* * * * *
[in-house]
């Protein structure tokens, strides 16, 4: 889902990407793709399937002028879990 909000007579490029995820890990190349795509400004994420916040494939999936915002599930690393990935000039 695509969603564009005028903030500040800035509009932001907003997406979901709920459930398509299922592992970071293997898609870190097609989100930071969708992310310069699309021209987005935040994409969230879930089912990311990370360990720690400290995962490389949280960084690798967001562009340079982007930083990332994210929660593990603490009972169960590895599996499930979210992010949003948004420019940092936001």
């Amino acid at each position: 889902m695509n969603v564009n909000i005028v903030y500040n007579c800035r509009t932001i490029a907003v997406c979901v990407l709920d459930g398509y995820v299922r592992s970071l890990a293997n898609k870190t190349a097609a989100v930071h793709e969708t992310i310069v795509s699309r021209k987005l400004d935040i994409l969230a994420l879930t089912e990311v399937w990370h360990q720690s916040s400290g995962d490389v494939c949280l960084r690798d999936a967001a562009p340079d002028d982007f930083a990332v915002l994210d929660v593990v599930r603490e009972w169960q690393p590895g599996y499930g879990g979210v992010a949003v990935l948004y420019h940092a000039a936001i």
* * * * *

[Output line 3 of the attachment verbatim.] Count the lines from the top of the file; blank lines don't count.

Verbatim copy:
């Amino acid at each position: 889902m695509n969603v564009n909000i005028v903030y500040n007579c800035r509009t932001i490029a907003v997406c979901v990407l709920d459930g398509y995820v299922r592992s970071l890990a293997n898609k870190t190349a097609a989100v930071h793709e969708t992310i310069v795509s699309r021209k987005l400004d935040i994409l969230a994420l879930t089912e990311v399937w990370h360990q720690s916040s400290g995962d490389v494939c949280l960084r690798d999936a967001a562009p340079d002028d982007f930083a990332v915002l994210d929660v593990v599930r603490e009972w169960q690393p590895g599996y499930g879990g979210v992010a949003v990935l948004y420019h940092a000039a936001i």